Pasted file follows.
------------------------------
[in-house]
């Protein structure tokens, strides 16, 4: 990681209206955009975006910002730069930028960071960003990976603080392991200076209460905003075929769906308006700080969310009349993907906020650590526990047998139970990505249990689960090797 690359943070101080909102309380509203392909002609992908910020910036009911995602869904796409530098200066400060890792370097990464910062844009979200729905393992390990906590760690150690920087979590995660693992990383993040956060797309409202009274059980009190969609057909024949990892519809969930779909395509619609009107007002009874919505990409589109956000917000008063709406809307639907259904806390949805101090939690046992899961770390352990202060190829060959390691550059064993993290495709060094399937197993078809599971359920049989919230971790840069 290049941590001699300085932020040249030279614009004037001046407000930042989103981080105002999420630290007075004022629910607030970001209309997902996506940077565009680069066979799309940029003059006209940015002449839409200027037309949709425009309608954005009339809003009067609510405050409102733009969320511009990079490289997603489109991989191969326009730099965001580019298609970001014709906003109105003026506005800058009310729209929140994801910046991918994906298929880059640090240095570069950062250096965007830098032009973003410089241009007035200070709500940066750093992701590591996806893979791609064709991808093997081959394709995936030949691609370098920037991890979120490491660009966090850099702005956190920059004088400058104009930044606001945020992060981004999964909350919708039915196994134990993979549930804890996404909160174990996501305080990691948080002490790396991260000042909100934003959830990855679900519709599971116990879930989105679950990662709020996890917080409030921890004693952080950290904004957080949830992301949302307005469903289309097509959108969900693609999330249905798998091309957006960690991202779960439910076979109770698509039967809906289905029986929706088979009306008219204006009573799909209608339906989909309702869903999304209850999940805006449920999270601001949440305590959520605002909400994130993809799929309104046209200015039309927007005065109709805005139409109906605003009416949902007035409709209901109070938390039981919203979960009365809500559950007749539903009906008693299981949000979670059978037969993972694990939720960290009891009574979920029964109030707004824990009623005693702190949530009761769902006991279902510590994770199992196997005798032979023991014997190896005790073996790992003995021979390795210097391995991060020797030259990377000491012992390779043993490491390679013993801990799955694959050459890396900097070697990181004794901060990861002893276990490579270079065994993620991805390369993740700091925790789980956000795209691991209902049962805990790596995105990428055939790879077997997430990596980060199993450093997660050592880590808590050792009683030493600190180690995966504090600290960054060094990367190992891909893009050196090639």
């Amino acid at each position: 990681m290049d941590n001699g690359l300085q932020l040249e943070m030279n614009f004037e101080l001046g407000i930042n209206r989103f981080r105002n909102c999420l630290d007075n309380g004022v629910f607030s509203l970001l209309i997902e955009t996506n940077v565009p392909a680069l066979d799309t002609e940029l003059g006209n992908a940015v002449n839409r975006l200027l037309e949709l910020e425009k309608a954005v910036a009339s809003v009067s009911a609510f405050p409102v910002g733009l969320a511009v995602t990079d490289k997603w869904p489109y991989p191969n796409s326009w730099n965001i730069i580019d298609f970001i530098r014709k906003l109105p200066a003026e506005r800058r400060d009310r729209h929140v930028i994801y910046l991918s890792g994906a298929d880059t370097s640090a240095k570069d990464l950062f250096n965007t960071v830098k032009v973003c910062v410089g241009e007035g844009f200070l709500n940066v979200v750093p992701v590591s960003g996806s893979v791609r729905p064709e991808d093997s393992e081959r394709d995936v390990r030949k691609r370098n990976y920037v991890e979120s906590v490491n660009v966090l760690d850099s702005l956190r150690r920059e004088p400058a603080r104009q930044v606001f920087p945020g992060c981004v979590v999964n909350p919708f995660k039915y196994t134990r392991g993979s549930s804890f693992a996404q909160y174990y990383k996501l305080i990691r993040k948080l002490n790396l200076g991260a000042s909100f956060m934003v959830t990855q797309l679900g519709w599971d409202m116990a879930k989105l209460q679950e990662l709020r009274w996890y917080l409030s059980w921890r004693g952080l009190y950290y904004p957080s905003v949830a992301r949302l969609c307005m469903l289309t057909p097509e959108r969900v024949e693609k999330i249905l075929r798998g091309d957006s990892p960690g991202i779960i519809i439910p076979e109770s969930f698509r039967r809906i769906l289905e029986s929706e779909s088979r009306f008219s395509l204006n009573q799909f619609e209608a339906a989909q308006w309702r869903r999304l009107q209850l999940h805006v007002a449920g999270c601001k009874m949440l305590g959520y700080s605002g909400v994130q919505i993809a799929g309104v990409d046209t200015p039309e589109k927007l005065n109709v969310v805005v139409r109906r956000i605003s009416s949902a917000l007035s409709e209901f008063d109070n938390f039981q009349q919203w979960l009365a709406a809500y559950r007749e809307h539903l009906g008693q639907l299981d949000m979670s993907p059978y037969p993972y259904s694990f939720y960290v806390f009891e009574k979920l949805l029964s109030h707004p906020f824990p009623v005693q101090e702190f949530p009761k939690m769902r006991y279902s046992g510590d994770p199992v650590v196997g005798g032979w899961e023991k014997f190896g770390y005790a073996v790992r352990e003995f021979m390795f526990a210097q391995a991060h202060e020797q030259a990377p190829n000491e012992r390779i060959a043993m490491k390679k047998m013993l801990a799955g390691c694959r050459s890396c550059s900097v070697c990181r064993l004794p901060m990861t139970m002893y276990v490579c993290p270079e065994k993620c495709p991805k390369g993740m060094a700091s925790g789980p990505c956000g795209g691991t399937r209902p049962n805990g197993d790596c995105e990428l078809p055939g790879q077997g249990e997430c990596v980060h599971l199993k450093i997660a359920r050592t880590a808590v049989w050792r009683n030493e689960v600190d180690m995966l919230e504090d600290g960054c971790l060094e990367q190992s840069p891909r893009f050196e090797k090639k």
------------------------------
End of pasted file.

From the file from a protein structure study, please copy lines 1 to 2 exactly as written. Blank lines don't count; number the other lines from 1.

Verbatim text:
[in-house]
């Protein structure tokens, strides 16, 4: 990681209206955009975006910002730069930028960071960003990976603080392991200076209460905003075929769906308006700080969310009349993907906020650590526990047998139970990505249990689960090797 690359943070101080909102309380509203392909002609992908910020910036009911995602869904796409530098200066400060890792370097990464910062844009979200729905393992390990906590760690150690920087979590995660693992990383993040956060797309409202009274059980009190969609057909024949990892519809969930779909395509619609009107007002009874919505990409589109956000917000008063709406809307639907259904806390949805101090939690046992899961770390352990202060190829060959390691550059064993993290495709060094399937197993078809599971359920049989919230971790840069 290049941590001699300085932020040249030279614009004037001046407000930042989103981080105002999420630290007075004022629910607030970001209309997902996506940077565009680069066979799309940029003059006209940015002449839409200027037309949709425009309608954005009339809003009067609510405050409102733009969320511009990079490289997603489109991989191969326009730099965001580019298609970001014709906003109105003026506005800058009310729209929140994801910046991918994906298929880059640090240095570069950062250096965007830098032009973003410089241009007035200070709500940066750093992701590591996806893979791609064709991808093997081959394709995936030949691609370098920037991890979120490491660009966090850099702005956190920059004088400058104009930044606001945020992060981004999964909350919708039915196994134990993979549930804890996404909160174990996501305080990691948080002490790396991260000042909100934003959830990855679900519709599971116990879930989105679950990662709020996890917080409030921890004693952080950290904004957080949830992301949302307005469903289309097509959108969900693609999330249905798998091309957006960690991202779960439910076979109770698509039967809906289905029986929706088979009306008219204006009573799909209608339906989909309702869903999304209850999940805006449920999270601001949440305590959520605002909400994130993809799929309104046209200015039309927007005065109709805005139409109906605003009416949902007035409709209901109070938390039981919203979960009365809500559950007749539903009906008693299981949000979670059978037969993972694990939720960290009891009574979920029964109030707004824990009623005693702190949530009761769902006991279902510590994770199992196997005798032979023991014997190896005790073996790992003995021979390795210097391995991060020797030259990377000491012992390779043993490491390679013993801990799955694959050459890396900097070697990181004794901060990861002893276990490579270079065994993620991805390369993740700091925790789980956000795209691991209902049962805990790596995105990428055939790879077997997430990596980060199993450093997660050592880590808590050792009683030493600190180690995966504090600290960054060094990367190992891909893009050196090639």